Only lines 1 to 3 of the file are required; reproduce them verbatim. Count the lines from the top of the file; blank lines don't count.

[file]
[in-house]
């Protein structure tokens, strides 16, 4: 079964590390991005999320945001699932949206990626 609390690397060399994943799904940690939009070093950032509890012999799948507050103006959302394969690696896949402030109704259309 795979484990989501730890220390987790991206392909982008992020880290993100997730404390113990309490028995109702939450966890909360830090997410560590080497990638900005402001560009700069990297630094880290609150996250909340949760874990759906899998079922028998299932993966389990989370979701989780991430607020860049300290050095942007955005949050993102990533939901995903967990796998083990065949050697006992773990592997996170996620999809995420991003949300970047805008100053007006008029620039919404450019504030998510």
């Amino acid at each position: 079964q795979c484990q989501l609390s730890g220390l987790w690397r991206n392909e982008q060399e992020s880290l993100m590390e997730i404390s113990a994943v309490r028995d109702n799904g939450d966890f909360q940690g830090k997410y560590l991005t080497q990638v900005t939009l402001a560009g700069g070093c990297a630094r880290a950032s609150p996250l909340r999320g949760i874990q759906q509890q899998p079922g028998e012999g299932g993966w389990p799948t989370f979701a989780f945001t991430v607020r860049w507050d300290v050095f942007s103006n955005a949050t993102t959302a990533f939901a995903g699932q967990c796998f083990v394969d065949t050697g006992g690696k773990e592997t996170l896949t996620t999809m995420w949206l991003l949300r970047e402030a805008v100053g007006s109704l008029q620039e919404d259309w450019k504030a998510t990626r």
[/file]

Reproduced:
[in-house]
């Protein structure tokens, strides 16, 4: 079964590390991005999320945001699932949206990626 609390690397060399994943799904940690939009070093950032509890012999799948507050103006959302394969690696896949402030109704259309 795979484990989501730890220390987790991206392909982008992020880290993100997730404390113990309490028995109702939450966890909360830090997410560590080497990638900005402001560009700069990297630094880290609150996250909340949760874990759906899998079922028998299932993966389990989370979701989780991430607020860049300290050095942007955005949050993102990533939901995903967990796998083990065949050697006992773990592997996170996620999809995420991003949300970047805008100053007006008029620039919404450019504030998510």
């Amino acid at each position: 079964q795979c484990q989501l609390s730890g220390l987790w690397r991206n392909e982008q060399e992020s880290l993100m590390e997730i404390s113990a994943v309490r028995d109702n799904g939450d966890f909360q940690g830090k997410y560590l991005t080497q990638v900005t939009l402001a560009g700069g070093c990297a630094r880290a950032s609150p996250l909340r999320g949760i874990q759906q509890q899998p079922g028998e012999g299932g993966w389990p799948t989370f979701a989780f945001t991430v607020r860049w507050d300290v050095f942007s103006n955005a949050t993102t959302a990533f939901a995903g699932q967990c796998f083990v394969d065949t050697g006992g690696k773990e592997t996170l896949t996620t999809m995420w949206l991003l949300r970047e402030a805008v100053g007006s109704l008029q620039e919404d259309w450019k504030a998510t990626r």